What do you want to achieve in your speech?

                We all have different personalities, but you are called upon to be likable somehow. You cannot go into a village for example in your skinny jeans and speak to elders and chiefs! That is not possible.  So before you do anything, you must first determine and understand   who you will be speaking to and try as much as possible to be politically correct with then in terms of use of language, gestures, appropriate dress code etc.

                The other thing is find better way of communicating the same thing. You may not rehearse this in advance but after you have studied your audience and weighed their response you will know how to present some material

                So, you appeal to their emotions, get them on your side, slowly bring see whatever is being addressed from your end

                Use simple language. Some people think when they use big words then they score big,  Naaaaa. A BIG NO. You appear, casual, silly and a bit obnoxious.   Simple does it. Plain simple language. There will be a lot of times you will miss it or flop as you try to deliver a speech in public.Many times in fact. But don’t worry. Such moments present for us invaluable lessons

                This is why it is imperative to try out your speech to your friends or your people before you take it to the crowd; they do say, charity begins at home. And I am a firm believer of the fact that if you can’t sell it to your people at home, you have no business taking it outside.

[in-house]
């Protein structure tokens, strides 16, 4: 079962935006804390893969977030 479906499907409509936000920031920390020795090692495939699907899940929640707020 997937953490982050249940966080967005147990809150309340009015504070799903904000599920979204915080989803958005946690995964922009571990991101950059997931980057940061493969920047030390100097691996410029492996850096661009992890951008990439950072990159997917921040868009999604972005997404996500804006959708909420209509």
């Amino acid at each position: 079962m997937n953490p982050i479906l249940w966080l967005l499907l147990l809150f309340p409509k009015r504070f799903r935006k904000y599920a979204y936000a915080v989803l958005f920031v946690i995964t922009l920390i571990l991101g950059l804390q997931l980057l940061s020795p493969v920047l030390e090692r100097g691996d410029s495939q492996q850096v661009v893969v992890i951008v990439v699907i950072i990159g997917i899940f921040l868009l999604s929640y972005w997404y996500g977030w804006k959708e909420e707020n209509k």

I have talked about passion above. If I haven’t forgive me. But it’s related to this last point also. When you speak from a point of passion, you deliver naturally, flow of thought flows like water in a river. You don’t struggle at all.

                Ever seen bosses who ask their juniors to draft a presentation for them to go and present?  They flop dismally.  Passion can never be borrowed or stolen or copied for that matter. It              must be generated from a special place deep inside of you

                Some audiences will give you feedback pompopompo. Some positive and some negative,   obviously, both of these are important. CAUTION: NEVER take them too personally.  Always know that they were attacking the material and NOT you as a person

                The ability to discern the difference between the two is a matter of maturity. Try to crack jokes here and there. But be sensitive to who you are addressing. Some jokes may be offensive to others. From the tip of my head, never joke on sex, religion or politics. You never score on these,   NEVER.   Ensure you are audible enough, do not murmur

                As much as possible be honest and walk around the room. If you have to. I do that a lot      and I usually keep my audience on their toes.

                Maintain eye contact with some people as you speak

                And by all means, be on time and show up with swag (dress impeccably).

                Remember, just by standing up there, you have set yourself apart already, therefore, look the part will you?

Vera: Public speaking can be used in any profession, as long as you work with humans.

            The third issue is: can public speaking be used in any profession or is designated for special professions?

                The answer is NO. It can be used in any profession. As long as you work with humans, you will require these skills

                The basic idea of public speaking is to inform, persuade, inspire, motivate and sometimes rebuke.  And I know that all these verbs are needed almost everywhere.

                Lastly… whatever feedback your audience gives you, ensure you go back home and analyze it objectively.  Purpose in your heart to improve your game. It’s one speech at a time, in no    time, you will be a pro. I rest……